U.S. Foreign Policy Monitor: What Allies and Partners Need to Know - January 29
Welcome to the U.S. Foreign Policy Monitor where every week we track the “who,” “what,” and “so what” for the new U.S. administration and Congress. This installment of the Monitor looks at key calls between President Biden and foreign officials, executive orders, and some top figures in the cabinet and White House. Sign up here to receive every Friday in your inbox.
So far, the Biden administration has wasted little time in implementing its agenda. Only a few days into his first term, President Biden has already signed nearly 30 executive orders spanning domestic and international policy domains. This included measures to rejoin the World Health Organization and the Paris Climate Agreement, as well as steps to revoke the ban on immigration from various Muslim-majority countries implemented by the Trump administration. A more comprehensive list of executive orders can be found here.
Simultaneously, Congress has continued to confirm key Biden administration appointments—a process that had been delayed by fewer hearings taking place before the inauguration. Yet a handful of prominent posts were confirmed this past week including Llyod G. Austin as secretary of defense (watch Austin’s hearing), Anthony Blinken as secretary of state (watch Blinken’s hearing), Avril Haines as director of national intelligence (watch Haines’ hearing), and Janet Yellen as secretary of the treasury (watch Yellen’s hearing).
Biden also reached out to foreign leaders over the past several days and worked to reassure allies about the U.S. commitment to multilateral institutions. This included calls with NATO Secretary General Stoltenberg, German Chancellor Merkel, French President Macron, U.K. Prime Minister Johnson, and Japanese Prime Minister Yoshihide Suga. With the expiration of New START immediately facing the administration, and the poisoning and arrest of Aleksey Navalny and the SolarWinds hack further rocking US-Russia relations, Biden also spoke with Russian President Vladimir Putin. Despite their differences, both leaders agreed in principle to a five year extension of the arms control treaty.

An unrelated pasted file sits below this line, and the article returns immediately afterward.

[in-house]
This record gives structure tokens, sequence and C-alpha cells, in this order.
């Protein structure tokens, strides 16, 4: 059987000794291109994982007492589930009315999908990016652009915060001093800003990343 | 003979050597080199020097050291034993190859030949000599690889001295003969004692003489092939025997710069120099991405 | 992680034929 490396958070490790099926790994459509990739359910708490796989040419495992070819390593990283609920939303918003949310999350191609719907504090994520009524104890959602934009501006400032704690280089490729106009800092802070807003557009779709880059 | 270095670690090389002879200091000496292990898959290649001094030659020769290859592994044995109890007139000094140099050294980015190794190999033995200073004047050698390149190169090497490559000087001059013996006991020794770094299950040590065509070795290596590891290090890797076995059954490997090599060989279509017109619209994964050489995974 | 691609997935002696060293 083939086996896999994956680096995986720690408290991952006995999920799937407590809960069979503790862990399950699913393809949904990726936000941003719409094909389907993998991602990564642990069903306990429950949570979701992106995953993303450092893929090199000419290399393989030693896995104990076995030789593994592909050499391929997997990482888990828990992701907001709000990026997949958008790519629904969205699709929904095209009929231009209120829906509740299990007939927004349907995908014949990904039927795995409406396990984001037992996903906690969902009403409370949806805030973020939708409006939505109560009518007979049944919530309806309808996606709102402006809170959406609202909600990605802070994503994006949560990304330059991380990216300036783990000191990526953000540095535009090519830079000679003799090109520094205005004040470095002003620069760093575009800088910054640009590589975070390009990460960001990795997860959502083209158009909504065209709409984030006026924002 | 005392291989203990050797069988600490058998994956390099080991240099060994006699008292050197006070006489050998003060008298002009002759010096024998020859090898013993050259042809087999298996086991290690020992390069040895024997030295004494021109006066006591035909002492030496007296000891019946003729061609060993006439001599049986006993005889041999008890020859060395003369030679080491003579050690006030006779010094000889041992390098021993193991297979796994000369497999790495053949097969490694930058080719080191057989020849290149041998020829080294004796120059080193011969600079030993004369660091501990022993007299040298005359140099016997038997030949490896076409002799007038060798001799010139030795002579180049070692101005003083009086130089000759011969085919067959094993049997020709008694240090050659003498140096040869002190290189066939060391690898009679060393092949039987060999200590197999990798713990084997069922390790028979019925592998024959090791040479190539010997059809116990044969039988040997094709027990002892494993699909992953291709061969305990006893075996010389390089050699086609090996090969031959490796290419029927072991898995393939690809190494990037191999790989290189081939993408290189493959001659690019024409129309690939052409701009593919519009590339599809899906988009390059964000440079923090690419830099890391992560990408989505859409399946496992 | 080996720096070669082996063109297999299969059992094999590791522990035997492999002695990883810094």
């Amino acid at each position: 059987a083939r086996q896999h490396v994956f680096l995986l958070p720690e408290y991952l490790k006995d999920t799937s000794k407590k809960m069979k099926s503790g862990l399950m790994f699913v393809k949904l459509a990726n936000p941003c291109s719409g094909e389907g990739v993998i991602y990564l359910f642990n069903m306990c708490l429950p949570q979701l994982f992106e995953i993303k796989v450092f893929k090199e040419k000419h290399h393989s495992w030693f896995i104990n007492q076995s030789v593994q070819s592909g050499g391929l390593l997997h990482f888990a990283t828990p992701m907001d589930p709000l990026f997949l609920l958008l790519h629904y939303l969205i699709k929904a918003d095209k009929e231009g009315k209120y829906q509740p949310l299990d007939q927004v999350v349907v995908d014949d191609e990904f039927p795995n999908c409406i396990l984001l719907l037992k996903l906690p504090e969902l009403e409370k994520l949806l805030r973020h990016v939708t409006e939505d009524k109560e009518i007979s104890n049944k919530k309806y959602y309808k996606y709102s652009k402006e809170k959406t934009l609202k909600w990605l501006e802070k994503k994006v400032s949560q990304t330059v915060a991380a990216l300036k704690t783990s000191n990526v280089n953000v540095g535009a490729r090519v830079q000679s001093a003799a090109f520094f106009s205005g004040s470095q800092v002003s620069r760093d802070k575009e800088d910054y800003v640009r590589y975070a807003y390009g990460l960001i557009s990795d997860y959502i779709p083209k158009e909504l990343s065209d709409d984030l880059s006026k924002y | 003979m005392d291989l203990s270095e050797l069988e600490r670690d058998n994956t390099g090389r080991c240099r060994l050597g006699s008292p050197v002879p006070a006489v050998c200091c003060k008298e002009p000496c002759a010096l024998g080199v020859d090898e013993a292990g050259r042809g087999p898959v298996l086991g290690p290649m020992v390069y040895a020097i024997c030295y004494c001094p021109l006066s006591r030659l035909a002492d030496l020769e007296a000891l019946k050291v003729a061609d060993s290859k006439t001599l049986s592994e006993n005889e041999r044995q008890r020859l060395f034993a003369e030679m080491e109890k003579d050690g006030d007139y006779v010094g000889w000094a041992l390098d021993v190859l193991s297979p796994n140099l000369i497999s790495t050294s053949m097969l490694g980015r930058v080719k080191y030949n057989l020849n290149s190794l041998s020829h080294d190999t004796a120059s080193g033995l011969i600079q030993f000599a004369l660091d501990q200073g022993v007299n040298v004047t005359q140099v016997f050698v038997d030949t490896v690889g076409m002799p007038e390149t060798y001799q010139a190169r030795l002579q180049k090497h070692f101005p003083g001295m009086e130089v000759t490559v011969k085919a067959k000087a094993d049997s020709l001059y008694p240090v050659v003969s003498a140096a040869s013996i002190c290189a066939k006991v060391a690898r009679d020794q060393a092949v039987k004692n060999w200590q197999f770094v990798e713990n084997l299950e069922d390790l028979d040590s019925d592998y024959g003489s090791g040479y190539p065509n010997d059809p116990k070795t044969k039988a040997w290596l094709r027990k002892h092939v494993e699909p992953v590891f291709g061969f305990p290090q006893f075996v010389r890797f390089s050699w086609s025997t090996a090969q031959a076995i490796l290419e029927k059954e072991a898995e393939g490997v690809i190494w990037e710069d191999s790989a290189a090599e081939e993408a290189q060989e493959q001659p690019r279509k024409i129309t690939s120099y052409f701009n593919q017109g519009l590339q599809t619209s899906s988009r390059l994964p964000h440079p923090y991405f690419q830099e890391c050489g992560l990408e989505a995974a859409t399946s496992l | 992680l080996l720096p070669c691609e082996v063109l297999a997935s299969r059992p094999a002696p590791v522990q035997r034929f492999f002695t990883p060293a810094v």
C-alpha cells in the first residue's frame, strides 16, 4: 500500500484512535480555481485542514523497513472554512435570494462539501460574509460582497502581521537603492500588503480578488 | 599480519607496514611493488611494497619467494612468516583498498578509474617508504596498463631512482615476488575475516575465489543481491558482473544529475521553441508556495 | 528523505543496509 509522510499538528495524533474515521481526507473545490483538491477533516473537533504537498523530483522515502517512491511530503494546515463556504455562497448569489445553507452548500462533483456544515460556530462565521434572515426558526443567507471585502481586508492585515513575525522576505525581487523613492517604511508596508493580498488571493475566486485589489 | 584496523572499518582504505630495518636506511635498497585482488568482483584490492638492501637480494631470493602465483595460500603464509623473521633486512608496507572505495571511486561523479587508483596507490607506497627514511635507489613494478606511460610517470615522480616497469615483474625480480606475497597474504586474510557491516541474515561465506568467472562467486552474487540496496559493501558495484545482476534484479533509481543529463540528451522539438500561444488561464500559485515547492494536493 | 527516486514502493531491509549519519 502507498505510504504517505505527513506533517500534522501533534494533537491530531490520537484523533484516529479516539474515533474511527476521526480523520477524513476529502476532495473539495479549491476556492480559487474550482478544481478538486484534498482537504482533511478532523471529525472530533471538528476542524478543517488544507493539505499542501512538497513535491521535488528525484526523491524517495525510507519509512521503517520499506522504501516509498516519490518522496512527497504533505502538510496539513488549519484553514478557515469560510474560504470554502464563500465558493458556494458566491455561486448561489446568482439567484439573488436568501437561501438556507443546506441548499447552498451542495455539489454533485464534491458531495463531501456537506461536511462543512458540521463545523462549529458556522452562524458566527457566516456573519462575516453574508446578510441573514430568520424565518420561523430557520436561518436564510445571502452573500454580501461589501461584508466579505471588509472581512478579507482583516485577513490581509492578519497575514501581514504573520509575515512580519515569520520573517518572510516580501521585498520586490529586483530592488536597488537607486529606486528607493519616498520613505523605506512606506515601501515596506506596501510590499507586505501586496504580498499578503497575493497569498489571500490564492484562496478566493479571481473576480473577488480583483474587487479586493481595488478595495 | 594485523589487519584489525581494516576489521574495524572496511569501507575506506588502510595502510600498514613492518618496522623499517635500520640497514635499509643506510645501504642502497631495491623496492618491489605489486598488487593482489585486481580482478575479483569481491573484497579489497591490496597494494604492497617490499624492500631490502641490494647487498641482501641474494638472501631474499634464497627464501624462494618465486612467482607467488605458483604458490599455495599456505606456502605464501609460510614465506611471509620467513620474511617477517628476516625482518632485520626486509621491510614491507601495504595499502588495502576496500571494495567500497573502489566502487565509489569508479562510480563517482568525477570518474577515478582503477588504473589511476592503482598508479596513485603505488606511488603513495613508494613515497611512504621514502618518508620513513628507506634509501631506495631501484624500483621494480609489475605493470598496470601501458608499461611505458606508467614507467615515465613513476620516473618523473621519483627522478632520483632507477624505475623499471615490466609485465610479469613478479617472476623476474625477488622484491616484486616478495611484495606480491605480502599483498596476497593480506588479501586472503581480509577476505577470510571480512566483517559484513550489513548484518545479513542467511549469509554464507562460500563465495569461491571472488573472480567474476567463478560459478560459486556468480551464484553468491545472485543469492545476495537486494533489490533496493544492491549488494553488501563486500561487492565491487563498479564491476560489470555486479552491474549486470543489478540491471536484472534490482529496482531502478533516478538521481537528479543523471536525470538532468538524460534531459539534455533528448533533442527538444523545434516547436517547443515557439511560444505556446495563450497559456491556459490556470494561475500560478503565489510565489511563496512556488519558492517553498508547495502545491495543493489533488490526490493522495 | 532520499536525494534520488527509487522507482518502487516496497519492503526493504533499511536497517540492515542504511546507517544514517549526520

Who to Watch
Yohannes Abraham is the chief of staff and executive secretary of the White House National Security Council. Abraham previously served as the executive director of the Biden-Harris transition, a key position that entails the day-to-day management of policy, personnel, and operations. Abraham’s precocious career trajectory started weeks after graduating from Yale University, when he joined the Obama campaign as its field director in Virginia. After the 2008 election, he served in a series of White House and Democratic National Committee roles before joining Obama’s re-election campaign as its deputy national political director. Abraham returned to the White House as chief of staff to Senior Advisor Valerie Jarrett, ultimately leaving as deputy assistant to the president and senior advisor to the National Economic Council. Abraham spent the intervening four years in a number of roles, attaining his MBA from Harvard Business School, working as the chief operating officer of The Obama Foundation, and teaching as an adjunct lecturer at Harvard’s Kennedy School.
- Abraham is known for his management prowess. Listen to this episode of Transition Lab to hear about his work as executive director of the Biden-Harris transition.